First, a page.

The equation for \(\frac{\partial c_{P} (t)}{\partial t}\) is changed into the following to incorporate the distributed fitness. $$ \frac{\partial c_{P} (t)}{\partial t} = -k \cdot c_{u}(t) \cdot c_{P} (t) + \sum_{i = 0}^N f_{i} \cdot s_{i} \cdot \mu \cdot c_{p} (t) $$ Using the skew normal distribution, the increase in fitness occurs later and lower fitness values occur for a longer period of time, since it takes longer for the higher fitness values to occur (Fig. 8).

**Special cases:**For \(f_{0}\) the integral is changed to $$ \int_{- \infty }^{f_{0} + \frac{1}{2} \cdot w} \mathcal{S}_{\mu=f_{i}, \: \sigma, \: \alpha}(x) \: dx $$ For \(f_{0}\) the integral is changed to $$ \int_{f_{N} - \frac{1}{2} \cdot w}^{\infty} \mathcal{S}_{\mu=f_{i}, \: \sigma, \: \alpha}(x) \: dx $$ to have the integrals over the normal distribution add up to 1.

The equation for \(\frac{\partial c_{P} (t)}{\partial t}\) is changed into the following to incorporate the distributed fitness. $$ \frac{\partial c_{P} (t)}{\partial t} = -k \cdot c_{u}(t) \cdot c_{P} (t) + \sum_{i = 0}^N f_{i} \cdot s_{i} \cdot \mu \cdot c_{p} (t) $$ Using the skew normal distribution, the increase in fitness occurs later and lower fitness values occur for a longer period of time, since it takes longer for the higher fitness values to occur (Fig. 8).

Other assumptions for the mutation function are possible, for example a function that randomly samples from a normal distribution but is biased towards mutations that decrease fitness.

Since this model of fitness and mutation is heavily abstracted the fitness distribution is most likely limeted to qualitative statements. Still it provides an intuitive understanding on how directed evolution can work and illustrates the role of selection and mutation. If the model without mutation (Fig. 3) is compared to one with mutation and selection (Fig. 6) role of mutation, diversificating the pool of phages can be seen. When comparing a model without selection (Fig. 9) to the one with mutation and selection (Fig. 6) the role of selection can be described as channeling the variants caused by mutation into a specific direction.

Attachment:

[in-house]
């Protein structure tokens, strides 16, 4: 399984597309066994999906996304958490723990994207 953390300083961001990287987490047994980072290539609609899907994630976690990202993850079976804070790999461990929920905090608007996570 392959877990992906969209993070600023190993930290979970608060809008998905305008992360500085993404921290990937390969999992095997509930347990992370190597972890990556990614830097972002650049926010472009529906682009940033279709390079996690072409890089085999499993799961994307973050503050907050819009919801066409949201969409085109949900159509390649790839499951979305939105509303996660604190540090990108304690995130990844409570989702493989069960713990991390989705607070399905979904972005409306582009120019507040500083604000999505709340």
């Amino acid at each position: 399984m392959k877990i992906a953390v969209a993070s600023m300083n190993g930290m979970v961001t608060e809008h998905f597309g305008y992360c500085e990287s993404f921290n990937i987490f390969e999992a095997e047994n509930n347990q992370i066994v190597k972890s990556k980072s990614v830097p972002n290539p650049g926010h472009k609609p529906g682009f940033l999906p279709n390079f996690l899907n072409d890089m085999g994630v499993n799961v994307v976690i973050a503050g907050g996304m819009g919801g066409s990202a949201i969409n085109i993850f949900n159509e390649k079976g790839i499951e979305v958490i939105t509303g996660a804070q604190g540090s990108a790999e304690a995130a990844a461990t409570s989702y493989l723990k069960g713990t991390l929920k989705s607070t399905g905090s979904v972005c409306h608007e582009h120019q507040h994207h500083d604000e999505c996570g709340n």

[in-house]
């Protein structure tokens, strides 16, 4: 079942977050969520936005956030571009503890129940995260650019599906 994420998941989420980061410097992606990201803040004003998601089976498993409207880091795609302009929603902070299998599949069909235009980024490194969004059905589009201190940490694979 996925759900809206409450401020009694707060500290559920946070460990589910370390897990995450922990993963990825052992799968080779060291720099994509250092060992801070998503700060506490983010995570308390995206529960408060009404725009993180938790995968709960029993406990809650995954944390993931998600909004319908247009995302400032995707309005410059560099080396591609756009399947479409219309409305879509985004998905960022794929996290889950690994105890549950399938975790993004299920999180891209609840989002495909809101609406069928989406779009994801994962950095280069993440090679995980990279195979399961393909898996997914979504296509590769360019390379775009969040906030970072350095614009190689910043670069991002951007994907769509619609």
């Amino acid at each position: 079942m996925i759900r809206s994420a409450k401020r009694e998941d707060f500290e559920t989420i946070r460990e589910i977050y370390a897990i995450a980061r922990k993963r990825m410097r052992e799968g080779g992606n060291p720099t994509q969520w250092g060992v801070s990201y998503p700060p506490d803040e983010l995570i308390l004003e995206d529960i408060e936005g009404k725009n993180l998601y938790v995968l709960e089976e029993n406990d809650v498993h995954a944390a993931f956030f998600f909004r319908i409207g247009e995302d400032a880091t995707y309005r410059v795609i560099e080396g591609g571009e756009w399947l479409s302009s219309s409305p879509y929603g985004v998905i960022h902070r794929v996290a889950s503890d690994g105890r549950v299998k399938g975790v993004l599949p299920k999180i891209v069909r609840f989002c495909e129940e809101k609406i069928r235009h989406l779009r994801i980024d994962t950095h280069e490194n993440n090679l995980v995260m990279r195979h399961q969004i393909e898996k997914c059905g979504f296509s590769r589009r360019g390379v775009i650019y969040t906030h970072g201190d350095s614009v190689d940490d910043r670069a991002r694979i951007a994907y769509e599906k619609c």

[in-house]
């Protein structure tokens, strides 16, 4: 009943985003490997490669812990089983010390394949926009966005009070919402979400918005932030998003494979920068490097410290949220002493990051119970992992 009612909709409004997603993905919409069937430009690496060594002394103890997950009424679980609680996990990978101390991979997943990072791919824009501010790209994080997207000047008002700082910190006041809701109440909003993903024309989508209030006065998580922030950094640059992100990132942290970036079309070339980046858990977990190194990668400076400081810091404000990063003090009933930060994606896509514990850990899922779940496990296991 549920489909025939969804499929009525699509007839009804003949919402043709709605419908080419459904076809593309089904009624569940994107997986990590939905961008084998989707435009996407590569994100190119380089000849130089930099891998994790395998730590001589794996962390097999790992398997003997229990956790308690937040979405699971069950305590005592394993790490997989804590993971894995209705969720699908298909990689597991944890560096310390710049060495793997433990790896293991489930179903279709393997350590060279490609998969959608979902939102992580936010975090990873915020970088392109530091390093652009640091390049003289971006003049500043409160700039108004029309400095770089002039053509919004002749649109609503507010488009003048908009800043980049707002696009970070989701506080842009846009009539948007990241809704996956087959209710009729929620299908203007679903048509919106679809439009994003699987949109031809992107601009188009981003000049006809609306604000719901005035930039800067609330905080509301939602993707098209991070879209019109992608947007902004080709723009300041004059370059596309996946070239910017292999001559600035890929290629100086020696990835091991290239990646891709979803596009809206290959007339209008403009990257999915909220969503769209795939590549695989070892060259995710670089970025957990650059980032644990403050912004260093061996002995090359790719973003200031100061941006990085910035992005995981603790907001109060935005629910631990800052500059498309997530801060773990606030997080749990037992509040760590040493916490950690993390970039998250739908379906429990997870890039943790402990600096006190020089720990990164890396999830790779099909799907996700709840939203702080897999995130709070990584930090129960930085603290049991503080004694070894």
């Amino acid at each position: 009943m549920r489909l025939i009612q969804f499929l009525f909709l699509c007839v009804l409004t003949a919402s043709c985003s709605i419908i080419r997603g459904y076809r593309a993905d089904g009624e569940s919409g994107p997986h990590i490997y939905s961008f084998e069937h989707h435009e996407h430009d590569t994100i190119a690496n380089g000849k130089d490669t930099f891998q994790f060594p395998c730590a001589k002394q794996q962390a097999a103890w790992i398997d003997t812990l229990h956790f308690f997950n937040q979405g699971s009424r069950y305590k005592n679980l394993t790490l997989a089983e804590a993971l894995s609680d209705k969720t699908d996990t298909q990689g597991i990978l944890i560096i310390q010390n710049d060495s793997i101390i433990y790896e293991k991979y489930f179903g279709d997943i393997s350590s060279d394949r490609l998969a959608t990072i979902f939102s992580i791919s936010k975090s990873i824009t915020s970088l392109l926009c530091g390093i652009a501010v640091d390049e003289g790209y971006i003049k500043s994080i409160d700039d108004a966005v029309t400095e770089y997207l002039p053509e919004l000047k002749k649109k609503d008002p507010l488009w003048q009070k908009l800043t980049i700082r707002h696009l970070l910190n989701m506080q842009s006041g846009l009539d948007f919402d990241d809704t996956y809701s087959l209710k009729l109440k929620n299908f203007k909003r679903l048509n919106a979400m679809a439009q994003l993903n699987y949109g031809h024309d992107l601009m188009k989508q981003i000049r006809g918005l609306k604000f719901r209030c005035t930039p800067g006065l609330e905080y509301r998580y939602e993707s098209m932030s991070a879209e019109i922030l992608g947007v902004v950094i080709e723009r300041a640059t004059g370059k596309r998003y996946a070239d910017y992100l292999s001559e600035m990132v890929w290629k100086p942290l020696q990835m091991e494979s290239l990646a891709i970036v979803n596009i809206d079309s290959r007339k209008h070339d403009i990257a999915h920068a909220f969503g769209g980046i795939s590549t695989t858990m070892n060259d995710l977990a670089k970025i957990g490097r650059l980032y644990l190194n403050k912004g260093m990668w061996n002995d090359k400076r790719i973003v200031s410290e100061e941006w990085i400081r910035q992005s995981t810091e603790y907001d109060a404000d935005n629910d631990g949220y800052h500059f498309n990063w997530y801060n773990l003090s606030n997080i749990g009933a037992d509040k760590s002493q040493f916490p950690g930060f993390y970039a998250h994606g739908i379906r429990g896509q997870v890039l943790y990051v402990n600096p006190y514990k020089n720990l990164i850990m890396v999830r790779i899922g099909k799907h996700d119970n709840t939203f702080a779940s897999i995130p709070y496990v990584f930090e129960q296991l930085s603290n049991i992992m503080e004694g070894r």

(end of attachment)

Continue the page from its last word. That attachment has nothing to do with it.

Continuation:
Since this model of fitness and mutation is heavily abstracted the fitness distribution is most likely limeted to qualitative statements. Still it provides an intuitive understanding on how directed evolution can work and illustrates the role of selection and mutation. If the model without mutation (Fig. 3) is compared to one with mutation and selection (Fig. 6) role of mutation, diversificating the pool of phages can be seen. When comparing a model without selection (Fig. 9) to the one with mutation and selection (Fig. 6) the role of selection can be described as channeling the variants caused by mutation into a specific direction.

## Effects of noise

Errors in the parameters of the model can be due discrepancies of the modeled experiments conditions and the conditions under which parameters were determined. To make general statements on how sensitive the model reacts to noise in its parameters, a function was introduced that adds adjustable gaussian noise to all parameters. It was scaled relative to each parameters value. The function \(n(v)\) returns the noisy value of \(v\), the random argument \(r\) is sampled from a uniform distribution over \([0, 1]\). $$ n(v) = v + \big(1 - 2r\big) \cdot \sigma_{G} \cdot \sigma_{v} \cdot v, \quad r \in [0, 1] $$ \(\sigma_{G}\) is a global factor that is the same for all \(v\), \(\sigma_{v}\) is specific for \(v\). This makes it possible to have one parameter being noisier than another, while being able to tune the noise globally.*E. coli*titers show some differences, the total